All About Japan

Conservation of an Icon

World Heritage Hiking Mount Fuji Japanese Countryside Michelin Great Outdoors Shoryudo Shizuoka Yamanashi

Approximately 300,000 people climb Mount Fuji during the two-month climbing season in the summer. The mountain has many man-made facilities, such as lodges for hikers to stay overnight, rest stops where the weary can take a drink break, restaurants for refreshments and even a bulldozer that's used to maintain the trails. The surrounding areas have many conveniences built for tourism, including golf courses, hotels, ski runs and, of course, hiking trails. It is rather unique that even a mailbox is put up on top of the Mount Fuji during the months of July and August so that the climber can send the postcard to their friends and families.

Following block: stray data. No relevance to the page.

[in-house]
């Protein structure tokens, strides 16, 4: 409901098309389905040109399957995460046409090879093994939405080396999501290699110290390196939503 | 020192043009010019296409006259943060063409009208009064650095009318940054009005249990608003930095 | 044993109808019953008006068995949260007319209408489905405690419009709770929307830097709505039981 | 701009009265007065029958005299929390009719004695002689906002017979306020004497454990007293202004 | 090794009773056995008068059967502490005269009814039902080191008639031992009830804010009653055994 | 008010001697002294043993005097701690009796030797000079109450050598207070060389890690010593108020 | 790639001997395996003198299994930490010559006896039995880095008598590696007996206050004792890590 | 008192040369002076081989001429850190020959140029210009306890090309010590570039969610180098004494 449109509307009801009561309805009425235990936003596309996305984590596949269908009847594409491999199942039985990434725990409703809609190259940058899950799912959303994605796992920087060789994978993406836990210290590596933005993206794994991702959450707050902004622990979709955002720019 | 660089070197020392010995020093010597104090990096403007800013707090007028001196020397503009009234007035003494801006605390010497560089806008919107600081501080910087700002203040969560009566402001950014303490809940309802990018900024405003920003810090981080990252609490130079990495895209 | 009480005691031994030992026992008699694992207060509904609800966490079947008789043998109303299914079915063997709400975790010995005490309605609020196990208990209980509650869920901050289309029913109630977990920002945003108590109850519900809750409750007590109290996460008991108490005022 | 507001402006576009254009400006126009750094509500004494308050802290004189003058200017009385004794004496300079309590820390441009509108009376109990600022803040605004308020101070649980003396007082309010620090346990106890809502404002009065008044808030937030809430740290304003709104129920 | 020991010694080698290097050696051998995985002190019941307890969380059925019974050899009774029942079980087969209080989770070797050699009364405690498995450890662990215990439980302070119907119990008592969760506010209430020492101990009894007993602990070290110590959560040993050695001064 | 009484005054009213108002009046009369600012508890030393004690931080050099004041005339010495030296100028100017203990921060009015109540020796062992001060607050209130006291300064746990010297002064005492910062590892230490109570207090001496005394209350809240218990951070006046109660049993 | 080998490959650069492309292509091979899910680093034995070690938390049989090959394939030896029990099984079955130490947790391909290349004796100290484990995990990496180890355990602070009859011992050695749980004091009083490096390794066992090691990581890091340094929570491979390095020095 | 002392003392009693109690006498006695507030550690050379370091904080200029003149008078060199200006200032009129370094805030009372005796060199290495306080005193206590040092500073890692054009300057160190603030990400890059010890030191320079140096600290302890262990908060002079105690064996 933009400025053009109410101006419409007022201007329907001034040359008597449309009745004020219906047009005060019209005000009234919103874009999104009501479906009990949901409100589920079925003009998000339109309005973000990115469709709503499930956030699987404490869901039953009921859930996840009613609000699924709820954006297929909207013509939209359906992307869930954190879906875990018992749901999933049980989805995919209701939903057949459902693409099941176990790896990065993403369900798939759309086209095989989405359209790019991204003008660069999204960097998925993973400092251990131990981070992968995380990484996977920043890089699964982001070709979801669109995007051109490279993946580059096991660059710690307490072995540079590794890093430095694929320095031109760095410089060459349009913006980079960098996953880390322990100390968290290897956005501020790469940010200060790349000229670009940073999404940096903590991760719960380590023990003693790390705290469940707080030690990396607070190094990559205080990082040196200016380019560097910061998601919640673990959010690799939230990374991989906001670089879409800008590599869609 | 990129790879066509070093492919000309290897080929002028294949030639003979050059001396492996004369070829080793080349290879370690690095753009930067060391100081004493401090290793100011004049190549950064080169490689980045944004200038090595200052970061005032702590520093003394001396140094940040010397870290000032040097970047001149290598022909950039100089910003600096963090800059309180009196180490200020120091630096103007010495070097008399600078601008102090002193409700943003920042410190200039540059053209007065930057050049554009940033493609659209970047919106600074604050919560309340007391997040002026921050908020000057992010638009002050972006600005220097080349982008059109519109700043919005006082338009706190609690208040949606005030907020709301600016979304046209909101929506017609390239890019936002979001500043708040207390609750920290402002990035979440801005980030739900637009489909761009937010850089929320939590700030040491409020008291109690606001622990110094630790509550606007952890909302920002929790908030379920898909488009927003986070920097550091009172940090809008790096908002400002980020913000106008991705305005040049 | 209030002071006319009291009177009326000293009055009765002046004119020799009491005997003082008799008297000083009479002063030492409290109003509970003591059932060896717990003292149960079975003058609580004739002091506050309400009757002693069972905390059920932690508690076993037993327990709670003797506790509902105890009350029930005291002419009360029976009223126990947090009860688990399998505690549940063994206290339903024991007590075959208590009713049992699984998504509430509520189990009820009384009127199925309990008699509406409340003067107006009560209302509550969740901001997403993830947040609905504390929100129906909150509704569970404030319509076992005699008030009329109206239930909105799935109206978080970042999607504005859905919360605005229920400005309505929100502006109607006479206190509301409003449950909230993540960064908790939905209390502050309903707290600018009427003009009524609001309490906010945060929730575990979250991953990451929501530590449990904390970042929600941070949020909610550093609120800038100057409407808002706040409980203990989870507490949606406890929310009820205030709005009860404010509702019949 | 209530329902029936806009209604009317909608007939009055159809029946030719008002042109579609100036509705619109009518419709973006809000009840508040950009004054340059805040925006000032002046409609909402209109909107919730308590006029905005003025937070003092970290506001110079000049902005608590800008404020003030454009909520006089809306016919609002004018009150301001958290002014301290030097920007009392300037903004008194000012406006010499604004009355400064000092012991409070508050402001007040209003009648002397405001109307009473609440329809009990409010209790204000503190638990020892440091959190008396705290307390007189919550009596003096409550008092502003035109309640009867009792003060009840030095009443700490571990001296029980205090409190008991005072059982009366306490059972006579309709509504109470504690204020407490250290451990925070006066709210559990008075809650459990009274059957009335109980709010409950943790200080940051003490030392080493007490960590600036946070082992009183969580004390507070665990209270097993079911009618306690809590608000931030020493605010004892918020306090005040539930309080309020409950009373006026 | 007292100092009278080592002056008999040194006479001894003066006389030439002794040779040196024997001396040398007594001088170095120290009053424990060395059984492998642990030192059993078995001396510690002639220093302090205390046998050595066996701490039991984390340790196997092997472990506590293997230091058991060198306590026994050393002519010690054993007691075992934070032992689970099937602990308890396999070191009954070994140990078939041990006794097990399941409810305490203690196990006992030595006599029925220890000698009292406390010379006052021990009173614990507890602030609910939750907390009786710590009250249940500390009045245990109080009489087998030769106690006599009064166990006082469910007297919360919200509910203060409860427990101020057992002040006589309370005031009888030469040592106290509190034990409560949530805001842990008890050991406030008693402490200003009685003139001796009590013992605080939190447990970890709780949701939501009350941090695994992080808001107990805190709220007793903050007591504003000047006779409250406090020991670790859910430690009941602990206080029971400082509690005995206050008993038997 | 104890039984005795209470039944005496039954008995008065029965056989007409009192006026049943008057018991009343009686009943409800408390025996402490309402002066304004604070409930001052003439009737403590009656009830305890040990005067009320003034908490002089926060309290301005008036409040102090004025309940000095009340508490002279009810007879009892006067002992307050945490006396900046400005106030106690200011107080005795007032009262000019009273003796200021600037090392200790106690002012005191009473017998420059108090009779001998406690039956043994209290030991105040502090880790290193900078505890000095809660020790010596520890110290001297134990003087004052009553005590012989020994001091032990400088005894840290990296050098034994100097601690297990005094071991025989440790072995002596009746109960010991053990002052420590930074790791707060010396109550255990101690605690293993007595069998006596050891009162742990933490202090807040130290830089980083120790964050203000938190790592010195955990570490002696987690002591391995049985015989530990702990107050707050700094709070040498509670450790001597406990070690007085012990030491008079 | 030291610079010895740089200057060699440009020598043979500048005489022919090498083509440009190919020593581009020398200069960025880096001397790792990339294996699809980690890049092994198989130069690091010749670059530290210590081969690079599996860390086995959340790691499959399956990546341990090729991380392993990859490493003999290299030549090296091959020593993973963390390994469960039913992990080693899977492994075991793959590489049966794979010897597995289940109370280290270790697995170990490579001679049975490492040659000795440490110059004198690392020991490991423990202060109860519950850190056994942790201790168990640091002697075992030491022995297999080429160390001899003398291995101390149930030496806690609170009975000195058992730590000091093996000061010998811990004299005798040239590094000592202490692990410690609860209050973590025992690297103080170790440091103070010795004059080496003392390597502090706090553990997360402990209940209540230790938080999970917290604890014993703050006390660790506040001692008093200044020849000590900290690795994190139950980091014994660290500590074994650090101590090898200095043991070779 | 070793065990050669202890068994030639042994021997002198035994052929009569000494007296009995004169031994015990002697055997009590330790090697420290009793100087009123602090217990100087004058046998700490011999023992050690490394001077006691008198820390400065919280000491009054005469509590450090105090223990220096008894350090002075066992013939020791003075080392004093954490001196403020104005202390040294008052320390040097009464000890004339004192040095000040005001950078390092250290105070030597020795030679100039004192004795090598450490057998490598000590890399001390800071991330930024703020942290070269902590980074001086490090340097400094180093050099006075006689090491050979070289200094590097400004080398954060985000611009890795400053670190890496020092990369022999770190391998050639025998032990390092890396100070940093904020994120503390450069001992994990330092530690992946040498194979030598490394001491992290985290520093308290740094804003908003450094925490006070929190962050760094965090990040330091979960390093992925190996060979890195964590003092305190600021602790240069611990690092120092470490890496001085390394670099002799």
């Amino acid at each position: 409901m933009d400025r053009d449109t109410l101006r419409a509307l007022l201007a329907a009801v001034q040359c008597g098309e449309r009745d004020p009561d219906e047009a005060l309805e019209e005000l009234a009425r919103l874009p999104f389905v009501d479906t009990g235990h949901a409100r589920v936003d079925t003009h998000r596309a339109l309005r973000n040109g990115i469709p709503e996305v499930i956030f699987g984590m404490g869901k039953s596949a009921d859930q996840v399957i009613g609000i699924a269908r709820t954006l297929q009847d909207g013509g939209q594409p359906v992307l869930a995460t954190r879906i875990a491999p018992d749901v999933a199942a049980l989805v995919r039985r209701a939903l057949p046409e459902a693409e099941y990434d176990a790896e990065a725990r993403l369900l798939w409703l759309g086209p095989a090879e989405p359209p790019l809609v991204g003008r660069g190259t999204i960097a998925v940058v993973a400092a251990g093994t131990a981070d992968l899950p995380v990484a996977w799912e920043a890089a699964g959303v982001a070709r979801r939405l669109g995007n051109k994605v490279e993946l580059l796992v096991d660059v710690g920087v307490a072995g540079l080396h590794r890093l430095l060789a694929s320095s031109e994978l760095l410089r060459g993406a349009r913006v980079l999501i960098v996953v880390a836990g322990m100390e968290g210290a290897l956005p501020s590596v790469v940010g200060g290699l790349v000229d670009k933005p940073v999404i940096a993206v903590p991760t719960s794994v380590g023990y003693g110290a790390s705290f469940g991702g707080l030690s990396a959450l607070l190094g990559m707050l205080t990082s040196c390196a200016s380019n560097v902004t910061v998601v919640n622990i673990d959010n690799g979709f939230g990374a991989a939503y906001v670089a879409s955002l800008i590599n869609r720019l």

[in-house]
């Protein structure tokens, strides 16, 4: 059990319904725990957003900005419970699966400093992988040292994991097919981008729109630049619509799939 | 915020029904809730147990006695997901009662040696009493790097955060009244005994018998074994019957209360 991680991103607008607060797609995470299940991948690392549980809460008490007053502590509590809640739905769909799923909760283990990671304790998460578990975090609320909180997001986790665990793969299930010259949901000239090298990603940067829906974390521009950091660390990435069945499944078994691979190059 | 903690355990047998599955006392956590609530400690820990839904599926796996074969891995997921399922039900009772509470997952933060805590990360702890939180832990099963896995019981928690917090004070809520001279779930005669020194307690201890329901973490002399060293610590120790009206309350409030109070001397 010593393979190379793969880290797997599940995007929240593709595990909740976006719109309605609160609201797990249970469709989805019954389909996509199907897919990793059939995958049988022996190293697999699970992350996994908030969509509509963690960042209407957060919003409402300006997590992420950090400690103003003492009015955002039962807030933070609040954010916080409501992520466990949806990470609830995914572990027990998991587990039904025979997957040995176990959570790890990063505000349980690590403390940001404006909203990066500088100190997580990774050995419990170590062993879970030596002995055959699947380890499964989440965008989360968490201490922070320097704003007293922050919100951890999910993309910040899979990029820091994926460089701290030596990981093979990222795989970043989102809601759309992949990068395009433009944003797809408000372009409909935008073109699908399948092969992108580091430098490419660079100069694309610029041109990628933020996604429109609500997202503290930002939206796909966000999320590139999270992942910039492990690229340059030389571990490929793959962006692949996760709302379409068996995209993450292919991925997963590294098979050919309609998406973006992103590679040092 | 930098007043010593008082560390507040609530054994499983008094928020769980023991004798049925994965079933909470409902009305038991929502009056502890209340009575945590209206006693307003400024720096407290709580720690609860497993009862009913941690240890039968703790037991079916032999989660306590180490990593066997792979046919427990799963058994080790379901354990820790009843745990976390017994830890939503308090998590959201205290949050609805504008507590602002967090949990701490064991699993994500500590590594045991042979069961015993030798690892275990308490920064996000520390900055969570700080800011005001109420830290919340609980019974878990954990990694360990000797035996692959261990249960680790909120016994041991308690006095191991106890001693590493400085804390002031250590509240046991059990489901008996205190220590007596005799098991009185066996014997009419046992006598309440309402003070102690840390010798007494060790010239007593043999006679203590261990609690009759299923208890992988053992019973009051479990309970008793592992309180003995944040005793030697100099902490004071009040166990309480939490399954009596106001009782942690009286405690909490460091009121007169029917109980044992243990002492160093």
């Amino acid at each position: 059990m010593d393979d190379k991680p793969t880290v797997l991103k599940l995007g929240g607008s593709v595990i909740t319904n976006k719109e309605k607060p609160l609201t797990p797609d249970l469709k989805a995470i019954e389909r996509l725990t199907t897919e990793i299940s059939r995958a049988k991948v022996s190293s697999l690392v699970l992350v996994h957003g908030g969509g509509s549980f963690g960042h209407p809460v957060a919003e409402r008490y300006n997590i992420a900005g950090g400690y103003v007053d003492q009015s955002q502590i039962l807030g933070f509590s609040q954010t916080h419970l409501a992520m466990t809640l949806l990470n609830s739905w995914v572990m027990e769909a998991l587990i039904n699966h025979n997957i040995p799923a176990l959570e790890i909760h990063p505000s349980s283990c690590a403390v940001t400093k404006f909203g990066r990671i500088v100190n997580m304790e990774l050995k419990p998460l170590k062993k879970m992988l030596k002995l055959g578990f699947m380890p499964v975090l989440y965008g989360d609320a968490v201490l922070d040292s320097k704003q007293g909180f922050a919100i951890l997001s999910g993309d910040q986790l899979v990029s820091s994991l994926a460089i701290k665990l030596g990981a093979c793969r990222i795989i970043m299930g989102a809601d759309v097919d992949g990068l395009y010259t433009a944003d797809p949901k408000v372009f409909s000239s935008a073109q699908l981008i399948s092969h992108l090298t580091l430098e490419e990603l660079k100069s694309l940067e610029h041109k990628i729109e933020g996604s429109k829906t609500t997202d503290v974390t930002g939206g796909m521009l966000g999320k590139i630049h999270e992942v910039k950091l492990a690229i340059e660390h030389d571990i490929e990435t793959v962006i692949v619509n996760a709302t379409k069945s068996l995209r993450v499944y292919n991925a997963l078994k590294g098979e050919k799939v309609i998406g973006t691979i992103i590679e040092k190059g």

Since the mountain's World Heritage designation in 2013, however, even more tourists have been anticipated, and one of the primary concerns of UNESCO is how to properly balance the conservation efforts of the area with the renewed interest in Mount Fuji as a visitor destination. Local, prefectural and national governments are now coordinating efforts to conserve historic and cultural sites while also facilitating access to travelers to the region.

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